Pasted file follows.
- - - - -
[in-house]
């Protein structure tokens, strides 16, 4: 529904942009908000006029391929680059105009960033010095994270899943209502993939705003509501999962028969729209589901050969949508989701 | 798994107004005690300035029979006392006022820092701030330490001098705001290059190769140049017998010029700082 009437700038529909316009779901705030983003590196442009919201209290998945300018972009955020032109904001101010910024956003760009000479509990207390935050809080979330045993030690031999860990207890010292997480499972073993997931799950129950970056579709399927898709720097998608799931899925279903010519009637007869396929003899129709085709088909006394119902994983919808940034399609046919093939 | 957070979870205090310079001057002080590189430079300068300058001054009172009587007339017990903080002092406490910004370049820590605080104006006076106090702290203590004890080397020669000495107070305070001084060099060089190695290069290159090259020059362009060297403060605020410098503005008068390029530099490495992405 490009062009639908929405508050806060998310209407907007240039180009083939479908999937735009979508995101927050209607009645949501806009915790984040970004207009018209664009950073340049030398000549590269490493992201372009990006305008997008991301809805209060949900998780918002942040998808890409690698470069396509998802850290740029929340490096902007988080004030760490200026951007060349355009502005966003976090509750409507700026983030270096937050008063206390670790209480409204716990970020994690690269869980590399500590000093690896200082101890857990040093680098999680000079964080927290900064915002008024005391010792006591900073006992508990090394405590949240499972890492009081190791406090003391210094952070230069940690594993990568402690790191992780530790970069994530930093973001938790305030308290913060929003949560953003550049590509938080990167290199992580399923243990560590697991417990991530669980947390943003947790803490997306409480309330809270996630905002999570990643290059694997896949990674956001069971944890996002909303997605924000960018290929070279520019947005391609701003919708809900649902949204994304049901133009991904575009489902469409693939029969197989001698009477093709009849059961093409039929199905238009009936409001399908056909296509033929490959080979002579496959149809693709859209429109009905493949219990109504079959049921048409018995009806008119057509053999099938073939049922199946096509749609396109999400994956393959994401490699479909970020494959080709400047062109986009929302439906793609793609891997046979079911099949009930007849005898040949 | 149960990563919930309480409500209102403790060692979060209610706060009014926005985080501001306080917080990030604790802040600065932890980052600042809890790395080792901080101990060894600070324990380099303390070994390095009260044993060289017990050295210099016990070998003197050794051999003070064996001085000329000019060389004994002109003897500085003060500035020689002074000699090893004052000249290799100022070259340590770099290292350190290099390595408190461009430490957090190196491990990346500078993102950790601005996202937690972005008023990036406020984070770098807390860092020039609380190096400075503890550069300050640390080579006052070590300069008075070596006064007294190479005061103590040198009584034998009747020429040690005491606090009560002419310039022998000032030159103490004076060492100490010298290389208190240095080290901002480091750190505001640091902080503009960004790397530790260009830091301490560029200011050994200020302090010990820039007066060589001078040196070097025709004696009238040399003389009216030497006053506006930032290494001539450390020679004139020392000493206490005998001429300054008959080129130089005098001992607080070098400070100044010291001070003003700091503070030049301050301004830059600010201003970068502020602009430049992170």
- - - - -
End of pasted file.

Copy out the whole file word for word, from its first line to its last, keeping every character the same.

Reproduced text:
[in-house]
């Protein structure tokens, strides 16, 4: 529904942009908000006029391929680059105009960033010095994270899943209502993939705003509501999962028969729209589901050969949508989701 | 798994107004005690300035029979006392006022820092701030330490001098705001290059190769140049017998010029700082 009437700038529909316009779901705030983003590196442009919201209290998945300018972009955020032109904001101010910024956003760009000479509990207390935050809080979330045993030690031999860990207890010292997480499972073993997931799950129950970056579709399927898709720097998608799931899925279903010519009637007869396929003899129709085709088909006394119902994983919808940034399609046919093939 | 957070979870205090310079001057002080590189430079300068300058001054009172009587007339017990903080002092406490910004370049820590605080104006006076106090702290203590004890080397020669000495107070305070001084060099060089190695290069290159090259020059362009060297403060605020410098503005008068390029530099490495992405 490009062009639908929405508050806060998310209407907007240039180009083939479908999937735009979508995101927050209607009645949501806009915790984040970004207009018209664009950073340049030398000549590269490493992201372009990006305008997008991301809805209060949900998780918002942040998808890409690698470069396509998802850290740029929340490096902007988080004030760490200026951007060349355009502005966003976090509750409507700026983030270096937050008063206390670790209480409204716990970020994690690269869980590399500590000093690896200082101890857990040093680098999680000079964080927290900064915002008024005391010792006591900073006992508990090394405590949240499972890492009081190791406090003391210094952070230069940690594993990568402690790191992780530790970069994530930093973001938790305030308290913060929003949560953003550049590509938080990167290199992580399923243990560590697991417990991530669980947390943003947790803490997306409480309330809270996630905002999570990643290059694997896949990674956001069971944890996002909303997605924000960018290929070279520019947005391609701003919708809900649902949204994304049901133009991904575009489902469409693939029969197989001698009477093709009849059961093409039929199905238009009936409001399908056909296509033929490959080979002579496959149809693709859209429109009905493949219990109504079959049921048409018995009806008119057509053999099938073939049922199946096509749609396109999400994956393959994401490699479909970020494959080709400047062109986009929302439906793609793609891997046979079911099949009930007849005898040949 | 149960990563919930309480409500209102403790060692979060209610706060009014926005985080501001306080917080990030604790802040600065932890980052600042809890790395080792901080101990060894600070324990380099303390070994390095009260044993060289017990050295210099016990070998003197050794051999003070064996001085000329000019060389004994002109003897500085003060500035020689002074000699090893004052000249290799100022070259340590770099290292350190290099390595408190461009430490957090190196491990990346500078993102950790601005996202937690972005008023990036406020984070770098807390860092020039609380190096400075503890550069300050640390080579006052070590300069008075070596006064007294190479005061103590040198009584034998009747020429040690005491606090009560002419310039022998000032030159103490004076060492100490010298290389208190240095080290901002480091750190505001640091902080503009960004790397530790260009830091301490560029200011050994200020302090010990820039007066060589001078040196070097025709004696009238040399003389009216030497006053506006930032290494001539450390020679004139020392000493206490005998001429300054008959080129130089005098001992607080070098400070100044010291001070003003700091503070030049301050301004830059600010201003970068502020602009430049992170």